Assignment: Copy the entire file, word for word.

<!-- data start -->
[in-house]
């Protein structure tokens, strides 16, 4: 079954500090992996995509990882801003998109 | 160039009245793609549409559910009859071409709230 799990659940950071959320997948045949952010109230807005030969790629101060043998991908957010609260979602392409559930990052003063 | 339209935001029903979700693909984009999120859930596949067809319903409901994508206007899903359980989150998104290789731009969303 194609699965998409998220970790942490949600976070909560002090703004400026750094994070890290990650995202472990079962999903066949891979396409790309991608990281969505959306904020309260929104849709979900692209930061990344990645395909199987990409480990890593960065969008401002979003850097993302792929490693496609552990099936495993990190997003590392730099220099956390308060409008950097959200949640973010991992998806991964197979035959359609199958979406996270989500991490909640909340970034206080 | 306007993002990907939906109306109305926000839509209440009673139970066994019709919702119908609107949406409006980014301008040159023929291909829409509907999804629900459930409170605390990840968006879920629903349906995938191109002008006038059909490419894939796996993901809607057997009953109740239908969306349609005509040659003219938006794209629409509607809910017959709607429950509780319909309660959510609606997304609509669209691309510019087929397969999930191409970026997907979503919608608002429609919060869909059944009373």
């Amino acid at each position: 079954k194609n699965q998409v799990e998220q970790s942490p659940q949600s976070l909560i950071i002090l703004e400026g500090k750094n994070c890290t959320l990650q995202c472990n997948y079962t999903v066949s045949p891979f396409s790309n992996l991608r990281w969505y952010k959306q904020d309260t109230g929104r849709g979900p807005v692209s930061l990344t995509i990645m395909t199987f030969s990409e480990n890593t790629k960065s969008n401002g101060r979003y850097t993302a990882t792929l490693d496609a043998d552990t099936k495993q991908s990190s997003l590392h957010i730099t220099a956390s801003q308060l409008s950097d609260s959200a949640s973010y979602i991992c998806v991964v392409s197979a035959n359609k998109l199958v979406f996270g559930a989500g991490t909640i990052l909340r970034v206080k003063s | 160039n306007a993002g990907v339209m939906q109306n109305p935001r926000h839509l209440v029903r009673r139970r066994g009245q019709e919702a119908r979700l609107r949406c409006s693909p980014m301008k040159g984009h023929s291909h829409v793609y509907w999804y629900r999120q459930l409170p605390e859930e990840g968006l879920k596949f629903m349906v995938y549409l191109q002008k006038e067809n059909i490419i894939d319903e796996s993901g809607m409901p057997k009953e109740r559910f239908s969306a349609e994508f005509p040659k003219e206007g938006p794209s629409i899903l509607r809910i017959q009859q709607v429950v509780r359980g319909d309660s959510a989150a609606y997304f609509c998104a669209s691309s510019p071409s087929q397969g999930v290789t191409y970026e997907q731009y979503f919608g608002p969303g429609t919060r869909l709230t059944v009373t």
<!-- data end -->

[in-house]
């Protein structure tokens, strides 16, 4: 079954500090992996995509990882801003998109 | 160039009245793609549409559910009859071409709230 799990659940950071959320997948045949952010109230807005030969790629101060043998991908957010609260979602392409559930990052003063 | 339209935001029903979700693909984009999120859930596949067809319903409901994508206007899903359980989150998104290789731009969303 194609699965998409998220970790942490949600976070909560002090703004400026750094994070890290990650995202472990079962999903066949891979396409790309991608990281969505959306904020309260929104849709979900692209930061990344990645395909199987990409480990890593960065969008401002979003850097993302792929490693496609552990099936495993990190997003590392730099220099956390308060409008950097959200949640973010991992998806991964197979035959359609199958979406996270989500991490909640909340970034206080 | 306007993002990907939906109306109305926000839509209440009673139970066994019709919702119908609107949406409006980014301008040159023929291909829409509907999804629900459930409170605390990840968006879920629903349906995938191109002008006038059909490419894939796996993901809607057997009953109740239908969306349609005509040659003219938006794209629409509607809910017959709607429950509780319909309660959510609606997304609509669209691309510019087929397969999930191409970026997907979503919608608002429609919060869909059944009373």
């Amino acid at each position: 079954k194609n699965q998409v799990e998220q970790s942490p659940q949600s976070l909560i950071i002090l703004e400026g500090k750094n994070c890290t959320l990650q995202c472990n997948y079962t999903v066949s045949p891979f396409s790309n992996l991608r990281w969505y952010k959306q904020d309260t109230g929104r849709g979900p807005v692209s930061l990344t995509i990645m395909t199987f030969s990409e480990n890593t790629k960065s969008n401002g101060r979003y850097t993302a990882t792929l490693d496609a043998d552990t099936k495993q991908s990190s997003l590392h957010i730099t220099a956390s801003q308060l409008s950097d609260s959200a949640s973010y979602i991992c998806v991964v392409s197979a035959n359609k998109l199958v979406f996270g559930a989500g991490t909640i990052l909340r970034v206080k003063s | 160039n306007a993002g990907v339209m939906q109306n109305p935001r926000h839509l209440v029903r009673r139970r066994g009245q019709e919702a119908r979700l609107r949406c409006s693909p980014m301008k040159g984009h023929s291909h829409v793609y509907w999804y629900r999120q459930l409170p605390e859930e990840g968006l879920k596949f629903m349906v995938y549409l191109q002008k006038e067809n059909i490419i894939d319903e796996s993901g809607m409901p057997k009953e109740r559910f239908s969306a349609e994508f005509p040659k003219e206007g938006p794209s629409i899903l509607r809910i017959q009859q709607v429950v509780r359980g319909d309660s959510a989150a609606y997304f609509c998104a669209s691309s510019p071409s087929q397969g999930v290789t191409y970026e997907q731009y979503f919608g608002p969303g429609t919060r869909l709230t059944v009373t």